The start to my German learning was intense, with private lessons a couple of times a week for the first year I was unemployed in Austria. After I passed the A1 test and got a full time job, I also dropped my lessons, but I dutifully continued studying, almost daily, on a strict regime that I stubbornly adhered to (well, mostly).
My plan was to work through the necessary six books in my own time and reach B1/2 level. It was partly because I needed a goal to work toward, and partly because I’d heard that B1 was necessary at some point for my living in Austria arrangement.
Even though my German is always improving, I still find myself getting tangled up and mashing random things together. Then there are some things that I just keep saying wrong. No matter how many times I’m told, or how often I tell myself, they are practically ingrained. Here’s my top ten.
When I first moved to Austria my parents considered visiting, weighing up cost with long flight time and seeing their daughter. My dad thought it would be nice to make a trip each year and do some travelling along the way, my mum preferred to make the journey only every second year.
One of the great irritations of German, apart from having genders and weird pluralising and everything else that goes on… is formal speech. You could say it is a little similar to English… but only in a very subtle way. In English, it’s normal to refer to someone older than you as Mrs or Mr so-and-so… until there comes a time where they tell you it’s fine to call them by their first name. But come on, that’s simple!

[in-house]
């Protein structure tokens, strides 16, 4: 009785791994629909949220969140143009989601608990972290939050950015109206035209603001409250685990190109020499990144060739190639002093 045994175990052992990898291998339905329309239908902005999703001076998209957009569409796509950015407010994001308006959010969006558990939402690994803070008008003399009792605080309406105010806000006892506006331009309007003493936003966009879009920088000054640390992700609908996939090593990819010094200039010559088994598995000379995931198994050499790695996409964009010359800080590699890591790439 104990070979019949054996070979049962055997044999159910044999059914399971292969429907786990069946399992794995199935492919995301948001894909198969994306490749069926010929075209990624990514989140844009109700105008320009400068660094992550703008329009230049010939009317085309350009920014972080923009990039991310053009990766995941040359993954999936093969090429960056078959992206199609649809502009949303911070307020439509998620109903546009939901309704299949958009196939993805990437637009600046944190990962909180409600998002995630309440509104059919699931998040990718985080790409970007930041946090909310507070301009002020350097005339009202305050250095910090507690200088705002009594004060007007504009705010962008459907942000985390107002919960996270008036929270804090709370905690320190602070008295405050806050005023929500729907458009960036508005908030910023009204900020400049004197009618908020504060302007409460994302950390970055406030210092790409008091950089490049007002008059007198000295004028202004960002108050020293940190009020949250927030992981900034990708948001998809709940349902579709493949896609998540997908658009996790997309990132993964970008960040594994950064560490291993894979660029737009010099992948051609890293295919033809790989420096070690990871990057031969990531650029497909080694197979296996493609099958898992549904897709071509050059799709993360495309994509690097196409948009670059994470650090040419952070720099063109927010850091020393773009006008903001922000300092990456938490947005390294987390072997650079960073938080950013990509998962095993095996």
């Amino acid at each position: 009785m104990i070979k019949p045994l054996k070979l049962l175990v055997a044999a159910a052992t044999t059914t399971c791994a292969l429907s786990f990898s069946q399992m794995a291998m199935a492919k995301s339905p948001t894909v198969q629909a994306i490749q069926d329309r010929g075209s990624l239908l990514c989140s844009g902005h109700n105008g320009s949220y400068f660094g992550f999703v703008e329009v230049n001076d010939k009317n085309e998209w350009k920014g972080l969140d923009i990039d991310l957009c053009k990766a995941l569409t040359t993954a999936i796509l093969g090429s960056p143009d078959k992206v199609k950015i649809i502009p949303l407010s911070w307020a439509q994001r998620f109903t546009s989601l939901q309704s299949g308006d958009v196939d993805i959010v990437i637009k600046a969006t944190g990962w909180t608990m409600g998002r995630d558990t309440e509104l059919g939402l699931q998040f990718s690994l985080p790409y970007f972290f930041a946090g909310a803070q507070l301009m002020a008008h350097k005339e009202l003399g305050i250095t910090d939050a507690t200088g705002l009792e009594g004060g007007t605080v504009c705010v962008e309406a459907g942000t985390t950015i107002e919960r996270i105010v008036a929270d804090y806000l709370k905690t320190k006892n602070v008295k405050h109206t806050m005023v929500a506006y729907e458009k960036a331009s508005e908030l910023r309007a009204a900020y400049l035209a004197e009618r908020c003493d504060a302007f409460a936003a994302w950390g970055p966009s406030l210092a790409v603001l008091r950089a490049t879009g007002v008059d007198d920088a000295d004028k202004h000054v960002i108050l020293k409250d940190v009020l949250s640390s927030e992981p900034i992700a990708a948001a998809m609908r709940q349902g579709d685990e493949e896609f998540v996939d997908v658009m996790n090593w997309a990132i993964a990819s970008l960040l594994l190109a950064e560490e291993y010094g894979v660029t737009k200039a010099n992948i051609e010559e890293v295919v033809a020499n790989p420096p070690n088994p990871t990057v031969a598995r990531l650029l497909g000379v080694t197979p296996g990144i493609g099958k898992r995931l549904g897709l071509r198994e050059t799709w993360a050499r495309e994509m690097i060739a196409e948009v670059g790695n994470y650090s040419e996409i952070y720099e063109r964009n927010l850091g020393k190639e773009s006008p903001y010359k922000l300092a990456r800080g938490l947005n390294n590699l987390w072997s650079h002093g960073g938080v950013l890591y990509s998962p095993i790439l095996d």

I am not a big salt eater. I grew up on less salt partly due to the fact that high blood pressure is in our family, and salt is one thing that exacerbates this. I remember cooking with my mum as a kid, and whenever I read out the salt requirements for a recipe, she would wave it away and tell me it wasn’t necessary. Hence, my taste buds have been conditioned to not require as much salt as the average person. And I was fine with that.
Following last year’s successful but cosy trip to Grado for our work team event, us girls this year planned a weekend away to Rovinj, Croatia, in early May. Each year the company allocates a budget to each team for a social event, but since us three girls actually like each other, we again decided to throw some extra money in the kitty and make a weekend of it.
Like last year we weren’t alone. We took three of our marketing mascots in our growing family of team members – TMF Bear, Gartner Giraffe and a new addition – Bonnie Jovi – the beautiful white horse.
There is one difference between Austria and Australia I haven’t mentioned yet, and while it’s certainly becoming less and less noticeable… noticeable it still is. In Australia, after years of campaigning, hiking up cigarette prices and banning of smoking pretty much everywhere, it seems these days that barely anyone smokes. But in Austria, it is much more widespread – you can smoke almost everywhere and cigarettes are cheap (and if you want cheaper ones just cross the border to Slovenia).